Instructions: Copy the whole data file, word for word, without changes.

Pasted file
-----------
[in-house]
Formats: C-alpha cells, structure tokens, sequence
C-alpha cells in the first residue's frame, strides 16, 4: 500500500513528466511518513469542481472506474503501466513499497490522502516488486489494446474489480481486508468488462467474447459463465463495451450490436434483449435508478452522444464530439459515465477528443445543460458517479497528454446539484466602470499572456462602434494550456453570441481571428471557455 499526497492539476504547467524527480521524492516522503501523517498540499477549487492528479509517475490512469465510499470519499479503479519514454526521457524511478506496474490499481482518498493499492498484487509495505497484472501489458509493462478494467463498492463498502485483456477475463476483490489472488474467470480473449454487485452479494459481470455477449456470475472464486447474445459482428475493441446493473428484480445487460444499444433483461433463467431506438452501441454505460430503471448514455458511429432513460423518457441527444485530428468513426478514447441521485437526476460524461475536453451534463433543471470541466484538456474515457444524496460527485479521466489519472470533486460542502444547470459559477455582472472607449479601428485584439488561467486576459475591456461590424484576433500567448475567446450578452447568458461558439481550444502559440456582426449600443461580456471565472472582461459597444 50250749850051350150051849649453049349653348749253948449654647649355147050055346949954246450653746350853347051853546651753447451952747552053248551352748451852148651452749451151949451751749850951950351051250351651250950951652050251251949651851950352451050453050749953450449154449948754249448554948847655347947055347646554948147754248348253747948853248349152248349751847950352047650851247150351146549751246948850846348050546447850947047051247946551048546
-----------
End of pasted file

[in-house]
Formats: C-alpha cells, structure tokens, sequence
C-alpha cells in the first residue's frame, strides 16, 4: 500500500513528466511518513469542481472506474503501466513499497490522502516488486489494446474489480481486508468488462467474447459463465463495451450490436434483449435508478452522444464530439459515465477528443445543460458517479497528454446539484466602470499572456462602434494550456453570441481571428471557455 499526497492539476504547467524527480521524492516522503501523517498540499477549487492528479509517475490512469465510499470519499479503479519514454526521457524511478506496474490499481482518498493499492498484487509495505497484472501489458509493462478494467463498492463498502485483456477475463476483490489472488474467470480473449454487485452479494459481470455477449456470475472464486447474445459482428475493441446493473428484480445487460444499444433483461433463467431506438452501441454505460430503471448514455458511429432513460423518457441527444485530428468513426478514447441521485437526476460524461475536453451534463433543471470541466484538456474515457444524496460527485479521466489519472470533486460542502444547470459559477455582472472607449479601428485584439488561467486576459475591456461590424484576433500567448475567446450578452447568458461558439481550444502559440456582426449600443461580456471565472472582461459597444 50250749850051350150051849649453049349653348749253948449654647649355147050055346949954246450653746350853347051853546651753447451952747552053248551352748451852148651452749451151949451751749850951950351051250351651250950951652050251251949651851950352451050453050749953450449154449948754249448554948847655347947055347646554948147754248348253747948853248349152248349751847950352047650851247150351146549751246948850846348050546447850947047051247946551048546